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Everything posted by brian0918

  1. Other writers are also speculating that Obama claimed Kenyan birth to gain some academic benefits. I searched back through Google News Archives of newspapers, and all the references I found say he was born in Hawaii, or don't mention his birthplace. Those included articles around 1990. Some examples: 1, 2. Based on that, I'm leaning towards it just being a mistake by the publisher, that Obama either didn't know about until it was too late, or ignored.
  2. The same is certainly true of Romney as well, but I don't see Breitbart covering his deceptions. I guess by claiming they are vetting Obama because the mainstream media didn't in 2008, Breitbart can avoid vetting Romney in 2012.
  3. Declawing is a serious surgery and renders the cat helpless if it is ever lost or released. I agree with chev - your scenario is not particularly troublesome, and only requires you to put in the effort necessary to correct the cat's behavior. That is, if the cat is enough of a value to you. Look for books or local experts on modifying animal behavior.
  4. It is certainly not impossible - people assert contradictory views all the time. However it is compartmentalization, and will have negative consequences on your life in some form. After all, on what basis does one "reject" certain parts of her philosophy that conflict with one's pre-existing worldview? This indicates that reason is not the standard by which such determinations are being made, and that will potentially affect other decisions in one's life.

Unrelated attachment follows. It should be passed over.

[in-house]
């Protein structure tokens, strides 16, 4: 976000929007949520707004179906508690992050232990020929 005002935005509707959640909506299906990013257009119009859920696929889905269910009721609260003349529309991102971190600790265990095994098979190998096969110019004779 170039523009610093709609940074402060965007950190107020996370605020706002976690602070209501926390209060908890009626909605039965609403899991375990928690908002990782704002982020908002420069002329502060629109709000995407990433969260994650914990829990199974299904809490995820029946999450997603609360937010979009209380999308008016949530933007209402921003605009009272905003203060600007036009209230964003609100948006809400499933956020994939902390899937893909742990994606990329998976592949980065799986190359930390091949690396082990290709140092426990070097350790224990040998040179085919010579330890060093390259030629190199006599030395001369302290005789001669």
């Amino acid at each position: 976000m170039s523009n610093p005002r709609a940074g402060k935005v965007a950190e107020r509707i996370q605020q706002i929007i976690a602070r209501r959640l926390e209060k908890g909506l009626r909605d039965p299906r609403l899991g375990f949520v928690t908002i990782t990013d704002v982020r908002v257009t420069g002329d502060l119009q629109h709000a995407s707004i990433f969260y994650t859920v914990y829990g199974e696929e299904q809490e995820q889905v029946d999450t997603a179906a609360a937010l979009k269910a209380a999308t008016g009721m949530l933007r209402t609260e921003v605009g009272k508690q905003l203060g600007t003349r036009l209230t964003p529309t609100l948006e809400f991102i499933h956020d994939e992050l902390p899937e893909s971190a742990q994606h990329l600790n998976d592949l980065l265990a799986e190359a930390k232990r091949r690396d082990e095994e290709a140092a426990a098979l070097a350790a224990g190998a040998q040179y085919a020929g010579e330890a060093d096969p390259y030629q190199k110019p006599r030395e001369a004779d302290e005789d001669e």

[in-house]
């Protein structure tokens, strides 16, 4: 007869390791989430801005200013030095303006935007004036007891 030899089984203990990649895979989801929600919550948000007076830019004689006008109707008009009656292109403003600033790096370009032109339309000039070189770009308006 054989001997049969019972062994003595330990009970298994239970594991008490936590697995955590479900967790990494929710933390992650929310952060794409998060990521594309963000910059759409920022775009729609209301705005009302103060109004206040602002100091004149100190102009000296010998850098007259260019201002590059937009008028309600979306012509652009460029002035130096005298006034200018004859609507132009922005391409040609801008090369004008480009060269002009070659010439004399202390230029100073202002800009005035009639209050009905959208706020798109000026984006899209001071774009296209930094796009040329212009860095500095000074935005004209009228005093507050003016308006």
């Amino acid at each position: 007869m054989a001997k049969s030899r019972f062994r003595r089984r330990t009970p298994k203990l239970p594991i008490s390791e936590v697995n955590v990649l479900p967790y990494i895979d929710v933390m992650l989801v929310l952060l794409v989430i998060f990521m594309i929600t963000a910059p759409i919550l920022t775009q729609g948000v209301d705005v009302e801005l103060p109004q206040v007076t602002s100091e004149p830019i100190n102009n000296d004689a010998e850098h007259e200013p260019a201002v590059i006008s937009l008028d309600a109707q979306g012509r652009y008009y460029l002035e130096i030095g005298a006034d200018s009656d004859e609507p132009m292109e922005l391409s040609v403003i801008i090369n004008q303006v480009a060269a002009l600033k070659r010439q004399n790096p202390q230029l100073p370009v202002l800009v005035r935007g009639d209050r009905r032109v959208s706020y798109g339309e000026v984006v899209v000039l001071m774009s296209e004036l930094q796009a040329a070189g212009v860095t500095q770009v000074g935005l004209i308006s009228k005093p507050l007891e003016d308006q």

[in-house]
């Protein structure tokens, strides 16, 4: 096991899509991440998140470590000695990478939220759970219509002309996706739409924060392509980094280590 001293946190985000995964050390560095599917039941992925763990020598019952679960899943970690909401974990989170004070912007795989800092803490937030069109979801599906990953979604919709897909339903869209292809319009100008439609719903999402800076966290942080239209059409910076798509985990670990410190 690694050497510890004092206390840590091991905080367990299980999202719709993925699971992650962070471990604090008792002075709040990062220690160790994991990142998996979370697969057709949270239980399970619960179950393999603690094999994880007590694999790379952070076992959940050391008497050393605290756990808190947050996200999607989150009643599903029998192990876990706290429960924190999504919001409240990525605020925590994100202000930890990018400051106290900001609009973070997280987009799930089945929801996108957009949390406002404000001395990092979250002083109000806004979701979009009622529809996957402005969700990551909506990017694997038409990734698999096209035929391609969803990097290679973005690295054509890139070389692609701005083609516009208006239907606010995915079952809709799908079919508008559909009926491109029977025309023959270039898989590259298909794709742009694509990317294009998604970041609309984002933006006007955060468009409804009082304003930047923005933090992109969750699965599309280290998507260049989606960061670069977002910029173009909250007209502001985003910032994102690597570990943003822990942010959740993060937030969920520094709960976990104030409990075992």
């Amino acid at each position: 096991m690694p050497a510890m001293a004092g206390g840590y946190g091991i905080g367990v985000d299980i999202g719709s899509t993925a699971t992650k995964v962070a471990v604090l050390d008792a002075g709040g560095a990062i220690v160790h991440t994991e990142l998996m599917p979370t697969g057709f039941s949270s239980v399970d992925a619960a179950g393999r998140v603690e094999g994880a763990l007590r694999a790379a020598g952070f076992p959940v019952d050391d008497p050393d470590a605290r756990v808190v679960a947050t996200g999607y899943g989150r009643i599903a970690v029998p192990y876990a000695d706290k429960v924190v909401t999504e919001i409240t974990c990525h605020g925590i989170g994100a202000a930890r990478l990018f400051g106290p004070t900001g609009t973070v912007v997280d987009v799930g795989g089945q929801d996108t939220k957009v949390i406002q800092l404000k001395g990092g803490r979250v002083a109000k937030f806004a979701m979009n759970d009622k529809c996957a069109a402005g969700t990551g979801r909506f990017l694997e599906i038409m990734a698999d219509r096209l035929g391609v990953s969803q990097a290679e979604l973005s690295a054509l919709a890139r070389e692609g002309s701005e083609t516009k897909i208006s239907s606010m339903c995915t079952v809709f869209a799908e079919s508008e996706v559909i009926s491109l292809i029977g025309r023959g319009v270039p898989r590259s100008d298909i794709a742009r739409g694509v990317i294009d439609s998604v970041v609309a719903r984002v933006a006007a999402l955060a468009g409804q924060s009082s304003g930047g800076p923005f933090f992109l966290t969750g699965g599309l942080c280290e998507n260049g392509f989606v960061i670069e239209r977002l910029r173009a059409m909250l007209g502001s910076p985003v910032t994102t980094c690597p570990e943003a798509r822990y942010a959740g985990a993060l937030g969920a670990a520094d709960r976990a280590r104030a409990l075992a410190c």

5. I haven't read it and couldn't find any past discussion on this forum (besides very minimal examination). Maybe there is some more detail about his arguments in the Amazon reviews. I tried to view some of a section that sounded interesting in the Amazon preview, but didn't get much. He was writing about OPAR's discussion on the topic of sensation versus perception, and Ryan questioned the very need to even discuss sensation, stating that "Nobody in his right mind would worry about whether bare sensations were veridical" (p. 67). When I first read that section of OPAR, I thought it was particularly important to show that the base source of all knowledge is axiomatically valid. The point of OPAR was to start at the most fundamental level, so why the hostility toward such a basic examination? And people certainly do question the validity and proper interpretation of the senses themselves. See David Kelley's Evidence of the Senses, summarized here by Grames (written before Kelley's break with Rand). So are we just to write such critics off as not being in their "right mind"? Is right-mindedness an unquestionable, axiomatic concept? Just a brief critique of the first section I happened to read, and nothing more.